PLEASE NOTE! This course was held in 2015, new courses will be arranged in 2017
The course aims to be as multidisciplinary as possible, encouraging collaboration between students from different academic backgrounds. The ideal candidates are advanced Bachelor’s or Master’s students of musical practice, musicology, social studies, history, semiotics, cultural studies, anthropology, philosophy, psychology, language studies, gender studies and pedagogy. Familiarity with music theory is considered an asset, but it is not mandatory. The teaching methods involve team-working within the class, so that single disciplinary gaps can be amended by cooperation. The course will be divided into groups of 4–6 students at the beginning of the course, so that the groups will have a range of competences.
This course explores the development of the popular music style of Heavy Metal. The primary focus will be on the history of the genre and its importance in contemporary western society. Much attention will be on Finland, where HM is particularly successful and characterises musical culture more than in other European or non-European countries.
The students will appreciate the importance of Heavy Metal music in western musical culture, its historical development and the characteristics of the subculture related to the music. This subculture is particularly strong in Finland, and Finnish HM is recognised worldwide as a key manifestation of this musical style. The students will also achieve competences in music critique, musical theory, the sociology of music, music semiotics and cultural studies. Furthermore, the course gives them a solid basis to critically understand popular music genres other than HM.
Course format and teaching methods
Lectures, multimedia material (musical examples, films, documentaries), workshop/seminar activities, group discussions. Classes take place five days a week, from Monday to Friday.
During the lectures (provisionally 9.00–11.00), the teacher addresses the history of HM and its interaction with society and other fields of culture. The teaching methods are:
- Reading and commenting on course material (e.g. books, articles), or commenting on previously assigned readings.
- Viewing/listening and commenting on multimedia material.
- After the lunch break, the course continues with workshop/seminar activities focused on group work (provisionally at 12.00–14.00). This includes:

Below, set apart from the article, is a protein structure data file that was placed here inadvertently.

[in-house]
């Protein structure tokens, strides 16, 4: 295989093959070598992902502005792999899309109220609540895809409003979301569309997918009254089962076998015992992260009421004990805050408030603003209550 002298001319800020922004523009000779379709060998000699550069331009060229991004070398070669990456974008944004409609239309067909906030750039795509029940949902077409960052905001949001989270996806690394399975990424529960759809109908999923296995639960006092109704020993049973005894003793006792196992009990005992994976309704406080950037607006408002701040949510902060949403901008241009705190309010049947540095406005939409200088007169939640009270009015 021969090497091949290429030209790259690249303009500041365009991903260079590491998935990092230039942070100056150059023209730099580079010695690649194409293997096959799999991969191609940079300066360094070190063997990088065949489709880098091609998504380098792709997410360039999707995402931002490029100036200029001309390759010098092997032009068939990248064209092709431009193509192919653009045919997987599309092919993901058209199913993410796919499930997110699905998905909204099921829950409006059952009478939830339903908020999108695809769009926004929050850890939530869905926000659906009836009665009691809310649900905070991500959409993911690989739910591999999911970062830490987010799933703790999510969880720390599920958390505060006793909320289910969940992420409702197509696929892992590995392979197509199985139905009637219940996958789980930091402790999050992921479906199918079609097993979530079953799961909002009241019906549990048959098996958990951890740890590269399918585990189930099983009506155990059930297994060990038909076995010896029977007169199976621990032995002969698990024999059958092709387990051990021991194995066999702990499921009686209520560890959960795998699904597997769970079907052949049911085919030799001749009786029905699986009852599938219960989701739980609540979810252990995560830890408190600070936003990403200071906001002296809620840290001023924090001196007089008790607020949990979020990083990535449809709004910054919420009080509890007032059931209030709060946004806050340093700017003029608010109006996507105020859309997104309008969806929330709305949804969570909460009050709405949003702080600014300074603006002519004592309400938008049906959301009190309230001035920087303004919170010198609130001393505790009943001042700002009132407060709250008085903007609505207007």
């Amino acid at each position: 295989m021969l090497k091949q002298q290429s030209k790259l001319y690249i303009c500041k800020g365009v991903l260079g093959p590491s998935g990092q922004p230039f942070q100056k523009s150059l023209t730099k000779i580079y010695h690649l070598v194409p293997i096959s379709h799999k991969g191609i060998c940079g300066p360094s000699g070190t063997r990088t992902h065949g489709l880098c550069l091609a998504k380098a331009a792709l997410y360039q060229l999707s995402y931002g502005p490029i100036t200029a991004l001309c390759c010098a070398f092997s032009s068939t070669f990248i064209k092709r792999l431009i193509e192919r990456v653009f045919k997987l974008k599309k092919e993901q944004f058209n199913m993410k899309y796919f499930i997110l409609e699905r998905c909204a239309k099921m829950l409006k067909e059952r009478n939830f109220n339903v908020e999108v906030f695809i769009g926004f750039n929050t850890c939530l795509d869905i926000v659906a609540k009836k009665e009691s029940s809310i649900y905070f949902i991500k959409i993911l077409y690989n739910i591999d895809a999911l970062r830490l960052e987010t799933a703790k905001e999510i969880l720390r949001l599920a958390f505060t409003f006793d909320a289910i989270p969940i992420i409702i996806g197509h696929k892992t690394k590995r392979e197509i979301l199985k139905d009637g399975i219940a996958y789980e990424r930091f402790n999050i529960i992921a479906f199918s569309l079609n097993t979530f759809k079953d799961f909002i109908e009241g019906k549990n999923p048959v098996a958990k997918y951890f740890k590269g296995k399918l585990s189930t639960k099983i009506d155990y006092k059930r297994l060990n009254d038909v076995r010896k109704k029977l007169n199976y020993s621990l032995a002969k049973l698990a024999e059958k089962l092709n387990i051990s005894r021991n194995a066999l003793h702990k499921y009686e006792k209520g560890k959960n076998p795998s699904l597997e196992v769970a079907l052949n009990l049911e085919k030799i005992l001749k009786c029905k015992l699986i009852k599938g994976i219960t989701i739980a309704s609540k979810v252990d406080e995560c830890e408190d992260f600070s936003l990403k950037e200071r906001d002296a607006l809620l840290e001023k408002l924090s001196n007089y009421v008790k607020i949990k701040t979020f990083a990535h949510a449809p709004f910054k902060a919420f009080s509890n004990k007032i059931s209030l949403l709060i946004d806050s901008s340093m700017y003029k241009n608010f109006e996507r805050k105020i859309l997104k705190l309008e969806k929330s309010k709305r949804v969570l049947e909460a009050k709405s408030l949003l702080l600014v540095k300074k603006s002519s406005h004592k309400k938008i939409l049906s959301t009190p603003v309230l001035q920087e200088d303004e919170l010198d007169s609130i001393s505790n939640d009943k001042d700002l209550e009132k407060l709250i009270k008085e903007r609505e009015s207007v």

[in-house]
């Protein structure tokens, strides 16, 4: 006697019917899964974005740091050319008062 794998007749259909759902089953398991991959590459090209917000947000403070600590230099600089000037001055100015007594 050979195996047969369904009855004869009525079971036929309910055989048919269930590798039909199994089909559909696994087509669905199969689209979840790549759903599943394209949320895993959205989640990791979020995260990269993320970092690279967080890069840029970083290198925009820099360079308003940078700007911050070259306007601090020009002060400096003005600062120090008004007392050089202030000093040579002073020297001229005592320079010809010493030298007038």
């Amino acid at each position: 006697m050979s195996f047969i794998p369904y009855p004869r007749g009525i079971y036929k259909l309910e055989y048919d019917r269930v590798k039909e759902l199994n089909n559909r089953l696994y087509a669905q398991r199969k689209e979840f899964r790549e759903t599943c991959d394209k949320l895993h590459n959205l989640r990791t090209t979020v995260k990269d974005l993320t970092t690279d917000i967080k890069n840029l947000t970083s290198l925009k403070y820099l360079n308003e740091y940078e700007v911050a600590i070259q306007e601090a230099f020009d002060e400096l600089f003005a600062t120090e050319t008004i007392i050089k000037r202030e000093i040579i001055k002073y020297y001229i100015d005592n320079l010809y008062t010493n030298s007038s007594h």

- Analysis of readings and audio/video examples about specific topics proposed by the teacher. The group work results in writings or slide presentations to be discussed in front of the class. Assignments outside the classes are meant to be worked on mainly in teams.
- Some seminar meetings with musicians or experts in the field of HM studies (see ‘Lecturers and teachers’).
- Once/twice (max.): attendance in the evening at a medium/major HM concert. This is subject to events taking place in Helsinki at the time and on the ticket price (roughly €15–30).
Teachers and lecturers
The course is held by PhD candidate Paolo Ribaldini, University of Helsinki, whose research topic is HM music, and whose educational background involves classical and popular music practice, musicology, philosophy, and philosophy of music.
Means and criteria of assessment
Attendance at lectures 20%. Participation in seminars, group work 40%. Final essay/exam 40%.
At the end of the course, the students are required to write a short essay (3000–5000 words) about a topic chosen from a list of options (6–10) given by the teacher. For those students who prefer an alternative option, the essay can be replaced by a written exam on one of the days of the course.
The number of credits is counted as follows:
- 4 hrs classes x 5 days/week x 3 weeks = 60 hrs
- about 2 hrs individual/group work outside classes x 5 days/week x 3 weeks = 30 hrs
- preliminary readings and final essay = about 45 hrs
- TOTAL = 135 hrs (5 ETCS, if 1 ECTS = 27 hrs work)
This school offers programs in:
Last updated June 30, 2016